The Wife:

I’m glad to see Fringe return after a three-week hiatus (in fact, my first note about the show is “Squeeeeeeeeeeeeeeee!”), and last night’s heavily myth-arc laden episode made my brain hurt a little bit. I wasn’t quite ready to dive so fully into conspiracy after a three-week break from the show and so many monster-of-the-week-y episodes before said break. Frankly, I’m going to be low on insight and analysis on this post, as, hours later, I’m still not ready to process the whole of this episode. That said, let’s get to recapping:

In Broyle’s office, Agent Mitchell Loeb delivers his report from a failed raid in Germany just before he collapses in spasms on the floor. At the hospital, the surgeons open his chest, thinking he has suffered a heart attack, and instead find a strange roly-poly-type organism coiled around his heart. Broyles calls in the Bishops and Dunham to help, and Walter acquiesces providing someone can get him some mints or gum. Even he isn’t sure what the thing in Loeb’s chest is, but it appears to encase the entirety of the human heart and latches on to it with a system of deep roots. Walter posits that it could be a parasite.

Peter: You said two things occurred to you. What was the other one?
Walter: Oh, yes, I would still really like some mints.

Broyles and Dunham go through Loeb’s personal effects when they meet with his wife, Jessica. He returned from his mission in Germany with an illustrated copy of A Christmas Carol that had a list of numbers stuffed inside. Astrid, the lab’s resident linguist, begins running some basic code cyphers to try to decode the document. She believes that the document is coded in a simply Caesar Shift (a code in which one letter of the alphabet is substituted for another and the remaining letters are reassigned from that point in alphabetical order). As she goes through the potential combinations of letters, Olivia recognizes the pattern ZFT as a sequence she saw in one of the late Agent Scott’s files. When Olivia questions Broyles about ZFT, he is forced to reveal to her more than he had previously said about the pattern. ZFT is a code for a terrorist cell that traffics in scientific progress and that those sorts of cells are responsible for the events that make up The Pattern. Groups like ZFT are not interested in the ramifications of their results, merely in obtaining them.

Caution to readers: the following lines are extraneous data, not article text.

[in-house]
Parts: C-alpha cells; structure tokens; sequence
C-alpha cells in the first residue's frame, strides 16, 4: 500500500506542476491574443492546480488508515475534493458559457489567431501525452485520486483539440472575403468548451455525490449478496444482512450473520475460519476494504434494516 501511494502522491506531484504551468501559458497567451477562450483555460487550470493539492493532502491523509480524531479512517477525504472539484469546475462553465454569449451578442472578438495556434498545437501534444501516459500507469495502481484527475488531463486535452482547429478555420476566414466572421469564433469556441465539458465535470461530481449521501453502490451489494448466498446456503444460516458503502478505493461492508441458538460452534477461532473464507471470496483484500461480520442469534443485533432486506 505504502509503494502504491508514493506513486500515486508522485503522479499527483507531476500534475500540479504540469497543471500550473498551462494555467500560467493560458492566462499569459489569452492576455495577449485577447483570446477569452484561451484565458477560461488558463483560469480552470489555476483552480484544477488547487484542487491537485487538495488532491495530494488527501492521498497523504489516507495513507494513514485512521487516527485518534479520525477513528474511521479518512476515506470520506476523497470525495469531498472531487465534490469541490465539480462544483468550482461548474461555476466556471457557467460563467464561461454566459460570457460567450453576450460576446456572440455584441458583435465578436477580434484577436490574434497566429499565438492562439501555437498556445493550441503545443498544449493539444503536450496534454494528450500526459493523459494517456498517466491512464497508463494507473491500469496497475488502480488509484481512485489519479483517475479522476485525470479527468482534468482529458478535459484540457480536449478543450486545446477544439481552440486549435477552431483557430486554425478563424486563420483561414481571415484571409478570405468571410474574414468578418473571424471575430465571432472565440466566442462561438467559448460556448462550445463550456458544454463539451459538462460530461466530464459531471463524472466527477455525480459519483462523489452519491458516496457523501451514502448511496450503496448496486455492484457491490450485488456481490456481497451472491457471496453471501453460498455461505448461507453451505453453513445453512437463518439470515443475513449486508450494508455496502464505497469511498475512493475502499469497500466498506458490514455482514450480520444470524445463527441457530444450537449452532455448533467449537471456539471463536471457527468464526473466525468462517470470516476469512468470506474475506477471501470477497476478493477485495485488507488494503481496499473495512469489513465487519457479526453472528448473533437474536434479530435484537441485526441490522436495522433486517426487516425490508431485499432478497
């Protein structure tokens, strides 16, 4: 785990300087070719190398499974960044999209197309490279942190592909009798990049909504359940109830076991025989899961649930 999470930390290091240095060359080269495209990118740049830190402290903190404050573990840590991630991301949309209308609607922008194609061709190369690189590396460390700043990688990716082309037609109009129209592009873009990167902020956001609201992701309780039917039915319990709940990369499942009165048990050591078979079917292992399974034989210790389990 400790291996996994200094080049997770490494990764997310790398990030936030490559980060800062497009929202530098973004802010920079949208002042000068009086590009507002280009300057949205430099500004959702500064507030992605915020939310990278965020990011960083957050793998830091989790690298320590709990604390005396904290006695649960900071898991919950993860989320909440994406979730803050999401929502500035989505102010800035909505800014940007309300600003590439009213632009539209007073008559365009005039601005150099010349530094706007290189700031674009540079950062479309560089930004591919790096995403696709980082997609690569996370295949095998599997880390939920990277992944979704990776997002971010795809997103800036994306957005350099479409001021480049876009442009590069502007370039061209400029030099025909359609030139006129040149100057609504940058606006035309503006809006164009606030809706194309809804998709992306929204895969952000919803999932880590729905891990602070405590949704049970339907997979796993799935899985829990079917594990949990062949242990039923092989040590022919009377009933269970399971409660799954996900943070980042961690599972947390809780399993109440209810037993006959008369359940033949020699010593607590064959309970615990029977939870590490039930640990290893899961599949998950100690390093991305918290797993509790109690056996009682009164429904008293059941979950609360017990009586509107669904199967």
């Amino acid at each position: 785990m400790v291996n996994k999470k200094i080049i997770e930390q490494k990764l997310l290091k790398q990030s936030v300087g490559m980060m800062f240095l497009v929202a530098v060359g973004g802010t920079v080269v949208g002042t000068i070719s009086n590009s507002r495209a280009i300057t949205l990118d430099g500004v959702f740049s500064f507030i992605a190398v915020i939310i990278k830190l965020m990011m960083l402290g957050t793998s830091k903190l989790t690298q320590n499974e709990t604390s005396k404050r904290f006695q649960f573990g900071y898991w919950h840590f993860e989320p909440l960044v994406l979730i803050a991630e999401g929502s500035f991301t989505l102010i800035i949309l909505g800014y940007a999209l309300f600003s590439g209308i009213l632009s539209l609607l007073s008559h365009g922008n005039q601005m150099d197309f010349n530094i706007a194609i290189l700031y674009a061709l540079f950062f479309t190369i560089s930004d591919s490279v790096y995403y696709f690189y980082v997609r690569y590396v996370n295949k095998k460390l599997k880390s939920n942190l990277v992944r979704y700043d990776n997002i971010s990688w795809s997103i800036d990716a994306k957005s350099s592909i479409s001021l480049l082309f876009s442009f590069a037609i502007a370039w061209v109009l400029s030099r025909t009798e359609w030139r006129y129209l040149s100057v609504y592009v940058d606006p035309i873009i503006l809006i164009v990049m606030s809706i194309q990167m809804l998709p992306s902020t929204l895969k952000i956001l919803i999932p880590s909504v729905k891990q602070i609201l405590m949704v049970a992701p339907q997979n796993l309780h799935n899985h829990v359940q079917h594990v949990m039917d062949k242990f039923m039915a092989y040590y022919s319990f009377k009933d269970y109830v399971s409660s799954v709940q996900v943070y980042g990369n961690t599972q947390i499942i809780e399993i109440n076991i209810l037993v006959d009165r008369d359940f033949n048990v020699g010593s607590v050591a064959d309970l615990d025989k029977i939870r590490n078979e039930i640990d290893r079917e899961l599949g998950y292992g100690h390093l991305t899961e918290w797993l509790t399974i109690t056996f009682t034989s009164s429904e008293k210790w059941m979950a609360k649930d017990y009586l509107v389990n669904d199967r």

At this point, we as an audience have to step back for a moment and ask ourselves which of the cases we’ve seen were really for the purposes we thought they were for (Joseph Meegar, the cancer-ridden highly radiated ladies) and which seemed to have no purpose (the bus crash, the plane from Hamburg). It seems that at this point Fringe has presented us with a way to clearly define what types of cases we’re seeing based on that criteria, and this is something I’ll be looking at more in the future (Pattern events vs. other nefarious deeds).